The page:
In reading What Makes a Leader? (Goleman) I learned that while technical skills and IQ are important for senior managers to succeed it is emotional intelligence that is actually the most critical. As a long-time believer in soft skills I did not have any difficulty believing this assertion.
Emotional Intelligence’s Five Components:
- Self-Awareness: The ability to identify and name one’s emotional states and to understand the link between emotions, thought and action.
- Self-Regulation: The capacity to manage one’s emotional states — to control emotionsor to shift undesirable emotional states to more adequate ones.
- Motivation: The ability to enter into emotional states (at will) associated with a drive to achieve and be successful.
- Empathy: The capacity to read, be sensitive to, and influence other people’s emotions.
- Social Skill: The ability to enter and sustain satisfactory interpersonal relationships.
Above as defined by Daniel Goleman & Peter Salovey.
In thinking of some of the most effective leaders that I’ve worked with over the years, I definitely see that they have shown strengths in emotional intelligence. And conversely as I think of hot-head or sell-absorbed leaders who were less effective—they obviously would score low on this assessment. Fortunately for all aspiring leaders most of the leading thinkers on this topic believe that while some EI is innate, much can be improved or learned with time.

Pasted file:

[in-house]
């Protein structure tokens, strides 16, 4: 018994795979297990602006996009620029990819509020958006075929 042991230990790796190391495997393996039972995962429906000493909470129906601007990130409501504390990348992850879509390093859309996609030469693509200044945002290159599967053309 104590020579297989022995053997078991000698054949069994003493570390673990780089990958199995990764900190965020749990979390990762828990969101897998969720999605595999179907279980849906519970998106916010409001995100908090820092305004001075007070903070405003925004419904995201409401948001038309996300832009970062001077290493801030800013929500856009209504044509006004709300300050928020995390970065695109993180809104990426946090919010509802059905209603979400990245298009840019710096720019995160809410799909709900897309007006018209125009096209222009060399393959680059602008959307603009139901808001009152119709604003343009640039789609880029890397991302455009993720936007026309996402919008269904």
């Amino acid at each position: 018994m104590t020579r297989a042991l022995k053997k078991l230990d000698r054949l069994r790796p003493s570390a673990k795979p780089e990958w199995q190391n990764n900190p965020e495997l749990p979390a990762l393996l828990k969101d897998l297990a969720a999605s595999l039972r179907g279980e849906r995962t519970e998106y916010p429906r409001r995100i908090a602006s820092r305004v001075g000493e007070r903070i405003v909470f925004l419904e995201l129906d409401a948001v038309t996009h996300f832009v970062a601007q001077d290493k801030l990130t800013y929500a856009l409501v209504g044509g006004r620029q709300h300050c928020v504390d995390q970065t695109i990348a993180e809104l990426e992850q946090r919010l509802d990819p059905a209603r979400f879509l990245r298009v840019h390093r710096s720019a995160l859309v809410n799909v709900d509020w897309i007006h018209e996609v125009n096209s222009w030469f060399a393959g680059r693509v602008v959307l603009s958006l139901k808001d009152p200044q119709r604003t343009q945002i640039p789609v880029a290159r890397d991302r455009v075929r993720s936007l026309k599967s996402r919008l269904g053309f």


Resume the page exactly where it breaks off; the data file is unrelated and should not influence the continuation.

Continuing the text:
For example, I am not always a great listener which hurts my ability to emphasize. Thru conscious effort I hope to improve in this area. If you know me personally, let me know how I’m doing. 🙂
Want to know more?
- Article: What Makes a Leader? [$] (HBR Nov-Dec 1998)
- Assessment: Emotional Inventory [$] (HayGroup) – Basic Quiz [FREE]
- Book: Primal Leadership (Goleman)